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Open AccessReview

Unraveling the Photocatalytic Mechanisms on TiO2 Surfaces Using the Oxygen-18 Isotopic Label Technique

Beijing National Laboratory for Molecular Sciences, Key Laboratory of Photochemistry, Institute of Chemistry, The Chinese Academy of Sciences, Beijing 100190, China
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Molecules 2014, 19(10), 16291-16311; https://doi.org/10.3390/molecules191016291
Received: 5 August 2014 / Revised: 24 September 2014 / Accepted: 6 October 2014 / Published: 10 October 2014
(This article belongs to the Special Issue Photocatalysis)
During the last several decades TiO2 photocatalytic oxidation using the molecular oxygen in air has emerged as a promising method for the degradation of recalcitrant organic pollutants and selective transformations of valuable organic chemicals. Despite extensive studies, the mechanisms of these photocatalytic reactions are still poorly understood due to their complexity. In this review, we will highlight how the oxygen-18 isotope labeling technique can be a powerful tool to elucidate complicated photocatalytic mechanisms taking place on the TiO2 surface. To this end, the application of the oxygen-18 isotopic-labeling method to three representative photocatalytic reactions is discussed: (1) the photocatalytic hydroxylation of aromatics; (2) oxidative cleavage of aryl rings on the TiO2 surface; and (3) photocatalytic decarboxylation of saturated carboxylic acids. The results show that the oxygen atoms of molecular oxygen can incorporate into the corresponding products in aqueous solution in all three of these reactions, but the detailed incorporation pathways are completely different in each case. For the hydroxylation process, the O atom in O2 is shown to be incorporated through activation of O2 by conduction band electrons. In the cleavage of aryl rings, O atoms are inserted into the aryl ring through the site-dependent coordination of reactants on the TiO2 surface. A new pathway for the decarboxylation of saturated carboxylic acids with pyruvic acid as an intermediate is identified, and the O2 is incorporated into the products through the further oxidation of pyruvic acid by active species from the activation of O2 by conduction band electrons. View Full-Text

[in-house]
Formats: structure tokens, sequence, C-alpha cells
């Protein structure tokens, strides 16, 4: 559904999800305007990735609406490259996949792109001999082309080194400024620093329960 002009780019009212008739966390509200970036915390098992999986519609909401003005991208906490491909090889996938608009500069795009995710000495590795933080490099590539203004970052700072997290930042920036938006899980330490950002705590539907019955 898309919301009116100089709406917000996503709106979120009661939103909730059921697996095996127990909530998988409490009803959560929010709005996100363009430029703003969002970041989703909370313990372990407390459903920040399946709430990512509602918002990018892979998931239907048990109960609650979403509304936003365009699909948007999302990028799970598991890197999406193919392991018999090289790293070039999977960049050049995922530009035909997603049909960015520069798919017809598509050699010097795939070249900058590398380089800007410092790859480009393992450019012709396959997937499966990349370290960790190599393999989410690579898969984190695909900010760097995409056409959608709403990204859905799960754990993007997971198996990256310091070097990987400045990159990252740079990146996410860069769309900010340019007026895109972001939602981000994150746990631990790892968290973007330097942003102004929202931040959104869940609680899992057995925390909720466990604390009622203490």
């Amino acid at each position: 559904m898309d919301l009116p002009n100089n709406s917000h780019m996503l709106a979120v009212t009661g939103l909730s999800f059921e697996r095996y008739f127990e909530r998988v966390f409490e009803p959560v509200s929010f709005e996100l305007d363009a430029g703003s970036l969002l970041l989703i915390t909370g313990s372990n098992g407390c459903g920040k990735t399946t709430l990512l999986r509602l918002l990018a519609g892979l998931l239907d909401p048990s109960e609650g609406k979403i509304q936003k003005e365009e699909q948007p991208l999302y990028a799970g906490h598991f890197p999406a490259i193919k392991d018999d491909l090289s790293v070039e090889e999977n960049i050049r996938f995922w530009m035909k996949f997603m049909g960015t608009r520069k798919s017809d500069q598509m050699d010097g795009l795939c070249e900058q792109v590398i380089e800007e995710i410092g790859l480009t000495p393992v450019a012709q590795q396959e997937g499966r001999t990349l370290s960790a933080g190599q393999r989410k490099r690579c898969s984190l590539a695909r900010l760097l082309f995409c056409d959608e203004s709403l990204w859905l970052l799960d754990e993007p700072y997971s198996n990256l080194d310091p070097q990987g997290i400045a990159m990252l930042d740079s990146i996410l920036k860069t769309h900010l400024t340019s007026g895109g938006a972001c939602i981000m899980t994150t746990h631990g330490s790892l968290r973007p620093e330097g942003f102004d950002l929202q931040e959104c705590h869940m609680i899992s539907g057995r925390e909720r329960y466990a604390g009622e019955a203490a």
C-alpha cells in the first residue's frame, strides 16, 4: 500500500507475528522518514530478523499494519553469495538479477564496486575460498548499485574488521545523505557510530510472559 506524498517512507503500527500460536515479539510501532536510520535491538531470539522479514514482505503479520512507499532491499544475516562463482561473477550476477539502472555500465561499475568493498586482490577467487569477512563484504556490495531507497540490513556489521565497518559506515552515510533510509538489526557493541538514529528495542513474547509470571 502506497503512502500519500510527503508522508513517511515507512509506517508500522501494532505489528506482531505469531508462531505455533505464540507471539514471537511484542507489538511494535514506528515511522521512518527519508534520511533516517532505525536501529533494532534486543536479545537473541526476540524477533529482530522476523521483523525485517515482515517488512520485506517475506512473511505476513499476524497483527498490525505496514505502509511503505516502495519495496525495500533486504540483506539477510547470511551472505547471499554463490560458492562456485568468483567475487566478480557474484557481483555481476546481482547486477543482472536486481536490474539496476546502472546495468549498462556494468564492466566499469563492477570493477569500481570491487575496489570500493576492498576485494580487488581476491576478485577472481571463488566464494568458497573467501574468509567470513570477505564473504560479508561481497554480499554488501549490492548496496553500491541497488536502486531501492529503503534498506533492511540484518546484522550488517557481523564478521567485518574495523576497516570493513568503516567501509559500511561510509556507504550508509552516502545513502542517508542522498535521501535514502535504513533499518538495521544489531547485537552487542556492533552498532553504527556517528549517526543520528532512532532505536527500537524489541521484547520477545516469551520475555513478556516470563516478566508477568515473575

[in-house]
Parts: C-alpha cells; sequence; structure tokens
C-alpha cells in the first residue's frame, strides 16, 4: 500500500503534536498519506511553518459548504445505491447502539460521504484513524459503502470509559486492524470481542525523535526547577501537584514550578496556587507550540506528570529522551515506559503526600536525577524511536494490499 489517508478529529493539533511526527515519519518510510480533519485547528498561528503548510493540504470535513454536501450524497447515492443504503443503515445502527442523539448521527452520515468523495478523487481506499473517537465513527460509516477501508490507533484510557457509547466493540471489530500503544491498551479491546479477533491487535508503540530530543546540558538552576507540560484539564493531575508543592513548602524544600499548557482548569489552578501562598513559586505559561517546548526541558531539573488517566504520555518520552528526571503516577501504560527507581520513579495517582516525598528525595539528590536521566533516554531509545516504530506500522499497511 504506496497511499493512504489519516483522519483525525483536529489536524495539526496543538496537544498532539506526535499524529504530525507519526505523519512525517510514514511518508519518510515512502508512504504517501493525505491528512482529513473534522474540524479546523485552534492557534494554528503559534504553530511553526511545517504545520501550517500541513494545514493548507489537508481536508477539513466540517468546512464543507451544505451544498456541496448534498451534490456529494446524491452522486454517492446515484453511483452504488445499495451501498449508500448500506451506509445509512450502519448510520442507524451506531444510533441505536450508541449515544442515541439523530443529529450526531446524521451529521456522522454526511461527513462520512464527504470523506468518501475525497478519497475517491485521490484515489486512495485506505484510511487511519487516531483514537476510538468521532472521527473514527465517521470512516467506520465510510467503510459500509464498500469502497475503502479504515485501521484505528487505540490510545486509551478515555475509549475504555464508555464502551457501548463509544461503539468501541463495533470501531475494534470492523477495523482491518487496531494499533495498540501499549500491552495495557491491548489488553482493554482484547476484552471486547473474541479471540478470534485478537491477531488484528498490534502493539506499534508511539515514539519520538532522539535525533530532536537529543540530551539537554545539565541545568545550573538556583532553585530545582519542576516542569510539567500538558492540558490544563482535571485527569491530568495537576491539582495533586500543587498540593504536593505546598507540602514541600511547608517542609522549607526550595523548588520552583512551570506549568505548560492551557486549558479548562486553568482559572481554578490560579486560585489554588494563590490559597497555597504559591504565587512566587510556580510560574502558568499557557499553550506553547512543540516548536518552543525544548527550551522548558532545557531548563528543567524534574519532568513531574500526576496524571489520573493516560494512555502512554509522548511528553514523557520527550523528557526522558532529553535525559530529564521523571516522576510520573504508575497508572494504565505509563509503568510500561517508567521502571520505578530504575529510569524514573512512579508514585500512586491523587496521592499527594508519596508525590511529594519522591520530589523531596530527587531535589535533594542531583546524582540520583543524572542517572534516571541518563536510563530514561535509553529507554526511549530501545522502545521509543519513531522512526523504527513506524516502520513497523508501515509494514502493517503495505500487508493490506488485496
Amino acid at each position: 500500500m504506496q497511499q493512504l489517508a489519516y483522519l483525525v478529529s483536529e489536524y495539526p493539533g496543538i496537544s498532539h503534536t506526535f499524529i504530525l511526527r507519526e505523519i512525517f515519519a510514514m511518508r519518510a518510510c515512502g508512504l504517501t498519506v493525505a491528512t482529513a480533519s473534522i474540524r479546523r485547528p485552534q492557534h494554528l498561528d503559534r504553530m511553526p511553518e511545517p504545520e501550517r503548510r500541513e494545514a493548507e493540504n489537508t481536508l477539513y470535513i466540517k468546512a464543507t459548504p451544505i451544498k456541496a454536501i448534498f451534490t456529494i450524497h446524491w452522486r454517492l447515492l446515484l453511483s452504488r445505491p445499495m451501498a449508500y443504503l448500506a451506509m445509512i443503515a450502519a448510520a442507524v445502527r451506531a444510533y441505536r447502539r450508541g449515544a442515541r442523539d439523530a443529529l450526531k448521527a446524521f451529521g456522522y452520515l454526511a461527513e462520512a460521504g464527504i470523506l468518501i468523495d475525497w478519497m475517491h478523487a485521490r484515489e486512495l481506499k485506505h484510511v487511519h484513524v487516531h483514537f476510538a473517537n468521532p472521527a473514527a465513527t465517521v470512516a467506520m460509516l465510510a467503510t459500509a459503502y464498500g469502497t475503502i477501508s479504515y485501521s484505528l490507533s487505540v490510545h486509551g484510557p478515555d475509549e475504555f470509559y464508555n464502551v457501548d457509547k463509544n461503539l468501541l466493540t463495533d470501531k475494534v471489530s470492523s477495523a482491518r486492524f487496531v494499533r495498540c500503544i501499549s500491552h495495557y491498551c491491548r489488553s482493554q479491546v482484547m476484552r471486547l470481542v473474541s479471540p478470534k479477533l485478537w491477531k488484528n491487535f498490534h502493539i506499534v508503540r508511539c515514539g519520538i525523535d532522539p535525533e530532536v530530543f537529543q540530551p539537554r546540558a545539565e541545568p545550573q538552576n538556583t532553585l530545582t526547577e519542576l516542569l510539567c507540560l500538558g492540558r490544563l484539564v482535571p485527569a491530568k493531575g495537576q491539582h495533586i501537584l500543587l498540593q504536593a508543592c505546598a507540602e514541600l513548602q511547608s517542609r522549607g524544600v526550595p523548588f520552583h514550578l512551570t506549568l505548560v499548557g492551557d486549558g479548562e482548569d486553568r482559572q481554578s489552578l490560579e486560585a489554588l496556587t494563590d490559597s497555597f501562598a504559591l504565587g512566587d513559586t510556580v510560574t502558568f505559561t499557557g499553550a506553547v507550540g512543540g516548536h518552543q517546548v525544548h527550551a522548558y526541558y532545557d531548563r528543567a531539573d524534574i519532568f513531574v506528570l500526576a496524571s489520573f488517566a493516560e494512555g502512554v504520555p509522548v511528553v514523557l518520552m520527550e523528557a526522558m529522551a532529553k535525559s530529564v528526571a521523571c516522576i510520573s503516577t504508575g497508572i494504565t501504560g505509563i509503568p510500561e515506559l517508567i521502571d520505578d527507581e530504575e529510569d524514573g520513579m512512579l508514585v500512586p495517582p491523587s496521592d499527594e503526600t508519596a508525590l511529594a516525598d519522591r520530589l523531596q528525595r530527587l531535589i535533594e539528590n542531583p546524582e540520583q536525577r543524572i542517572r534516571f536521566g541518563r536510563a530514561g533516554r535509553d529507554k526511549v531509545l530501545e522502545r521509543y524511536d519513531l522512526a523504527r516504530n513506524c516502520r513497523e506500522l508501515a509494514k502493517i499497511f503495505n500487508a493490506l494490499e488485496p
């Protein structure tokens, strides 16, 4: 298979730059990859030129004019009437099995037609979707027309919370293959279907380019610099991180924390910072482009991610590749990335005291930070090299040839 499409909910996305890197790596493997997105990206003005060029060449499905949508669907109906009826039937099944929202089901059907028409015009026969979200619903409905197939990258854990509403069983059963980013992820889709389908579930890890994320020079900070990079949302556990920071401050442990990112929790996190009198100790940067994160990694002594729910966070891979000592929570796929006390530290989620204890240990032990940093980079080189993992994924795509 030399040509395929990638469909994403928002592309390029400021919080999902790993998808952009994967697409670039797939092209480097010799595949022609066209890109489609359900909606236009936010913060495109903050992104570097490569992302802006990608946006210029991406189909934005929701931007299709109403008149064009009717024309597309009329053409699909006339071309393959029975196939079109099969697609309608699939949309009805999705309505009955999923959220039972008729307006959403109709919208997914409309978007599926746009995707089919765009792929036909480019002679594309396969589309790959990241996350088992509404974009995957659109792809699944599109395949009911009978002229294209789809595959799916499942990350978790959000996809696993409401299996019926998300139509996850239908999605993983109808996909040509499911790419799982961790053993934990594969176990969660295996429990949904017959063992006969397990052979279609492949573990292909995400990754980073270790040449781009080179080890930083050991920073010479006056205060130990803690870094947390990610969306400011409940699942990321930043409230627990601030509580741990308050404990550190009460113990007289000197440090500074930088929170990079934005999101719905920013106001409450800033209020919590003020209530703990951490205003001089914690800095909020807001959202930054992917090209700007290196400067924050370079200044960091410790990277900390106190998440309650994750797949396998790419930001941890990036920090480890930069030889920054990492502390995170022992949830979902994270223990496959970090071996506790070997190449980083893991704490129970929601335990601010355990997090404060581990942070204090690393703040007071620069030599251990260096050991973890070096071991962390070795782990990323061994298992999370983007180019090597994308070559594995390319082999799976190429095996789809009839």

Keywords: TiO2 photocatalysis; oxygen isotope; hydroxylation; ring-opening; decarboxylation TiO2 photocatalysis; oxygen isotope; hydroxylation; ring-opening; decarboxylation
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Pang, X.; Chen, C.; Ji, H.; Che, Y.; Ma, W.; Zhao, J. Unraveling the Photocatalytic Mechanisms on TiO2 Surfaces Using the Oxygen-18 Isotopic Label Technique. Molecules 2014, 19, 16291-16311.

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